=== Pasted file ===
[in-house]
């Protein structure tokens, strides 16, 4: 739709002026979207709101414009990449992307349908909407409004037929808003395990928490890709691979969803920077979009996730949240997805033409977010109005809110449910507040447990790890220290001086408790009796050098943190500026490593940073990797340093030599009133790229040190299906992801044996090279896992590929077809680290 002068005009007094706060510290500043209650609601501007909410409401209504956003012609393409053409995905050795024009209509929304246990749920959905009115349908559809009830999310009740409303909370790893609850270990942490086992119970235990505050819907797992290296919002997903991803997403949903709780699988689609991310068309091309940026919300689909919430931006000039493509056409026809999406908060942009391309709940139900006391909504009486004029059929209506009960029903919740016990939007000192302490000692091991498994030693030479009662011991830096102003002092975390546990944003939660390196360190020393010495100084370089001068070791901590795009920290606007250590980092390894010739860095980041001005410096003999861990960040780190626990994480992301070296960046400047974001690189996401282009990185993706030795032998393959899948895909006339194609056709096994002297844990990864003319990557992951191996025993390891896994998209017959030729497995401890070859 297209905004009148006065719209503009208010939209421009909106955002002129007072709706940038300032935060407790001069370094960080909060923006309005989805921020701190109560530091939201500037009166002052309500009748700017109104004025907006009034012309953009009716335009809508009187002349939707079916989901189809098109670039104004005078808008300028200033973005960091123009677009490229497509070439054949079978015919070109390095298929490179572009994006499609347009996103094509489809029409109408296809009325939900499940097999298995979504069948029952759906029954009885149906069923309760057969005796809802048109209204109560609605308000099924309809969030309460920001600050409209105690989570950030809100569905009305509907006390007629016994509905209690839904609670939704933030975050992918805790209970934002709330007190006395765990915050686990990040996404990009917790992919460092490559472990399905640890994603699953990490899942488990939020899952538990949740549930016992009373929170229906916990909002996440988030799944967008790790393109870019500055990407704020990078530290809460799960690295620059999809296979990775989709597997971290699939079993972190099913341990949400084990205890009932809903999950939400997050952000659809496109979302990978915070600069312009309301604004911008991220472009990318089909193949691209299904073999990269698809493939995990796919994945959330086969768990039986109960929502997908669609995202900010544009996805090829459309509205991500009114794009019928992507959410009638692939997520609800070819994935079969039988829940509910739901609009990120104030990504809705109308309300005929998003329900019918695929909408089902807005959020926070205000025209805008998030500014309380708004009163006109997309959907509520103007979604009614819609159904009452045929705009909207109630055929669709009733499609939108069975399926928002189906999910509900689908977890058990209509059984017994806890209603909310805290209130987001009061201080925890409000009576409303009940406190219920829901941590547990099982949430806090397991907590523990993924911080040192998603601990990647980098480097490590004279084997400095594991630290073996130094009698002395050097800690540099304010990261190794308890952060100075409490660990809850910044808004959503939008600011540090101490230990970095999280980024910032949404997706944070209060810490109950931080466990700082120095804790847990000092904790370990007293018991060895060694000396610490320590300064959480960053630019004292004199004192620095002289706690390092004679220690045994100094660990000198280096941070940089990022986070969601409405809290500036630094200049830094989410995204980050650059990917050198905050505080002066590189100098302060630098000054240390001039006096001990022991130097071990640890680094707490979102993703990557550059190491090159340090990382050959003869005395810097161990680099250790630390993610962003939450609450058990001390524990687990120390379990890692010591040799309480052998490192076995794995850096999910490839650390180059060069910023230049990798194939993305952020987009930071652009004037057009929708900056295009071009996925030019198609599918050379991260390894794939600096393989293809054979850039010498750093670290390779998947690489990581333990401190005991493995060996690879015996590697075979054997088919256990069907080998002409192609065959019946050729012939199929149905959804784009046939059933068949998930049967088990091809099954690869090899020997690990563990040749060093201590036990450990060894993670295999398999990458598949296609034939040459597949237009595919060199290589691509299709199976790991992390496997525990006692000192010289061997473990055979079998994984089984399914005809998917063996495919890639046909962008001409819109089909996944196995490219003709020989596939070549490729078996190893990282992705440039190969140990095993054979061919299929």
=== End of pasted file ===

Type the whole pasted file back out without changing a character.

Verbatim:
[in-house]
């Protein structure tokens, strides 16, 4: 739709002026979207709101414009990449992307349908909407409004037929808003395990928490890709691979969803920077979009996730949240997805033409977010109005809110449910507040447990790890220290001086408790009796050098943190500026490593940073990797340093030599009133790229040190299906992801044996090279896992590929077809680290 002068005009007094706060510290500043209650609601501007909410409401209504956003012609393409053409995905050795024009209509929304246990749920959905009115349908559809009830999310009740409303909370790893609850270990942490086992119970235990505050819907797992290296919002997903991803997403949903709780699988689609991310068309091309940026919300689909919430931006000039493509056409026809999406908060942009391309709940139900006391909504009486004029059929209506009960029903919740016990939007000192302490000692091991498994030693030479009662011991830096102003002092975390546990944003939660390196360190020393010495100084370089001068070791901590795009920290606007250590980092390894010739860095980041001005410096003999861990960040780190626990994480992301070296960046400047974001690189996401282009990185993706030795032998393959899948895909006339194609056709096994002297844990990864003319990557992951191996025993390891896994998209017959030729497995401890070859 297209905004009148006065719209503009208010939209421009909106955002002129007072709706940038300032935060407790001069370094960080909060923006309005989805921020701190109560530091939201500037009166002052309500009748700017109104004025907006009034012309953009009716335009809508009187002349939707079916989901189809098109670039104004005078808008300028200033973005960091123009677009490229497509070439054949079978015919070109390095298929490179572009994006499609347009996103094509489809029409109408296809009325939900499940097999298995979504069948029952759906029954009885149906069923309760057969005796809802048109209204109560609605308000099924309809969030309460920001600050409209105690989570950030809100569905009305509907006390007629016994509905209690839904609670939704933030975050992918805790209970934002709330007190006395765990915050686990990040996404990009917790992919460092490559472990399905640890994603699953990490899942488990939020899952538990949740549930016992009373929170229906916990909002996440988030799944967008790790393109870019500055990407704020990078530290809460799960690295620059999809296979990775989709597997971290699939079993972190099913341990949400084990205890009932809903999950939400997050952000659809496109979302990978915070600069312009309301604004911008991220472009990318089909193949691209299904073999990269698809493939995990796919994945959330086969768990039986109960929502997908669609995202900010544009996805090829459309509205991500009114794009019928992507959410009638692939997520609800070819994935079969039988829940509910739901609009990120104030990504809705109308309300005929998003329900019918695929909408089902807005959020926070205000025209805008998030500014309380708004009163006109997309959907509520103007979604009614819609159904009452045929705009909207109630055929669709009733499609939108069975399926928002189906999910509900689908977890058990209509059984017994806890209603909310805290209130987001009061201080925890409000009576409303009940406190219920829901941590547990099982949430806090397991907590523990993924911080040192998603601990990647980098480097490590004279084997400095594991630290073996130094009698002395050097800690540099304010990261190794308890952060100075409490660990809850910044808004959503939008600011540090101490230990970095999280980024910032949404997706944070209060810490109950931080466990700082120095804790847990000092904790370990007293018991060895060694000396610490320590300064959480960053630019004292004199004192620095002289706690390092004679220690045994100094660990000198280096941070940089990022986070969601409405809290500036630094200049830094989410995204980050650059990917050198905050505080002066590189100098302060630098000054240390001039006096001990022991130097071990640890680094707490979102993703990557550059190491090159340090990382050959003869005395810097161990680099250790630390993610962003939450609450058990001390524990687990120390379990890692010591040799309480052998490192076995794995850096999910490839650390180059060069910023230049990798194939993305952020987009930071652009004037057009929708900056295009071009996925030019198609599918050379991260390894794939600096393989293809054979850039010498750093670290390779998947690489990581333990401190005991493995060996690879015996590697075979054997088919256990069907080998002409192609065959019946050729012939199929149905959804784009046939059933068949998930049967088990091809099954690869090899020997690990563990040749060093201590036990450990060894993670295999398999990458598949296609034939040459597949237009595919060199290589691509299709199976790991992390496997525990006692000192010289061997473990055979079998994984089984399914005809998917063996495919890639046909962008001409819109089909996944196995490219003709020989596939070549490729078996190893990282992705440039190969140990095993054979061919299929």